The best OTA programs have been accredited by a nationally-recognized accrediting agency listed by the U.S. Department of Education. These accreditations ensure that the program you enroll in meets certain quality requirements. Beyond ensuring that you receive a quality education, certain types of financial aid are only available to those attending accredited institutions and if you choose to transfer to another school, you are much more likely to receive credit for courses taken as part of an accredited program. Taking an accredited OTA program also qualifies you to sit for the NBCOT licensing exam, so you can become a Certified Occupational Therapy Assistant upon graduating.
We’re proud that Joyce’s OTA program is one of only two programs in the state of Utah has been granted programmatic accreditation by the Accreditation Council for Occupational Therapy Education (ACOTE), an arm of the American Occupational Therapy Association (AOTA). ACOTE® is recognized as the accrediting agency for occupational therapy education by both the United States Department of Education (USDE) and the Council for Higher Education Accreditation (CHEA). Joyce is also institutionally accredited by the Northwest Commission on Colleges and Universities (NWCCU).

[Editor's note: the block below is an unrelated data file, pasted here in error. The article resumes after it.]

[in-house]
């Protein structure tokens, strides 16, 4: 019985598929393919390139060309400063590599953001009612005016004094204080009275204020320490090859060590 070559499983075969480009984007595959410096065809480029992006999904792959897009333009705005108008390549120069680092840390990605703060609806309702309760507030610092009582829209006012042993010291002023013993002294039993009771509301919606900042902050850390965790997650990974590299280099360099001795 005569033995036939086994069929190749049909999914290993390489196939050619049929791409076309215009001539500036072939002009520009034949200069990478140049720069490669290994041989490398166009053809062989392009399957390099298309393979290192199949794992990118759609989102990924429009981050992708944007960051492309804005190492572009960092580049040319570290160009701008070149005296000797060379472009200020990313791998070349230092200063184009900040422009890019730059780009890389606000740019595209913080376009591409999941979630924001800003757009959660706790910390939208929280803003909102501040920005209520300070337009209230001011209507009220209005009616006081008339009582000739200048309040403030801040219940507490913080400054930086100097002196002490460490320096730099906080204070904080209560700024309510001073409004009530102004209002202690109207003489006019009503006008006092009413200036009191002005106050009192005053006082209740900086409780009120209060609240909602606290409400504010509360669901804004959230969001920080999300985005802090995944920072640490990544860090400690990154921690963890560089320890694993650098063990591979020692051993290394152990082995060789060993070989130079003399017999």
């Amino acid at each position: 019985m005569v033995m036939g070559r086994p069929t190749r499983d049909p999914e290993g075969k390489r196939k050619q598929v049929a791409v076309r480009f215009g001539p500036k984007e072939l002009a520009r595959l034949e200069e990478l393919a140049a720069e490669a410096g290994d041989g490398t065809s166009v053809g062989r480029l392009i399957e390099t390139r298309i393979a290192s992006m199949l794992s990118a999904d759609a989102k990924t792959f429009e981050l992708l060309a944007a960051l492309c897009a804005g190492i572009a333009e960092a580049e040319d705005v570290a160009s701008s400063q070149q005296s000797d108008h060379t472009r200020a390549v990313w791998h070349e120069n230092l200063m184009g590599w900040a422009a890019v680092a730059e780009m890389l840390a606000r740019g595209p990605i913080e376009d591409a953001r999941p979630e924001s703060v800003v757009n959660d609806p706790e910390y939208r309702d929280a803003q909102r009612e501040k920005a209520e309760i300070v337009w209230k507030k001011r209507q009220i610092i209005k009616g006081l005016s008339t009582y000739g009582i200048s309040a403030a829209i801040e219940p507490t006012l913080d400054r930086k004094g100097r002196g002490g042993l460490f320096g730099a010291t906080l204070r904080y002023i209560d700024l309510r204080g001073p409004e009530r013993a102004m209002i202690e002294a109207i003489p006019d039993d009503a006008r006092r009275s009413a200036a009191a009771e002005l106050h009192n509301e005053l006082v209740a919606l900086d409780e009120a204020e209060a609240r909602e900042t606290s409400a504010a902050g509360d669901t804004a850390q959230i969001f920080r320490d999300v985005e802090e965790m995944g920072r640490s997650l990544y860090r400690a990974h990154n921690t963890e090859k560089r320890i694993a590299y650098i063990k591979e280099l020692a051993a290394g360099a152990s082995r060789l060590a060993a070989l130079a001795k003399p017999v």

Standard OTA programs consist of 2-4 years of study, but accelerated programs can be slightly quicker—helping you enter the workforce faster.
At Joyce, our accelerated OTA program can be completed in as little as 20 months (5 semesters), including 16 weeks of fieldwork to help you better hone your skills, test what you’ve learned, and ensure that you’re ready to join the workforce when you graduate.
The cost of OTA programs can vary wildly, so it’s important to do your research. When comparing the costs of different programs, make sure to consider the total cost of completing your studies. Beyond tuition, you should plan on factoring in things like the cost of books, any additional fees, certification costs, exam prep courses (if not provided by your program), commuting expenses, and time spent out of the workforce.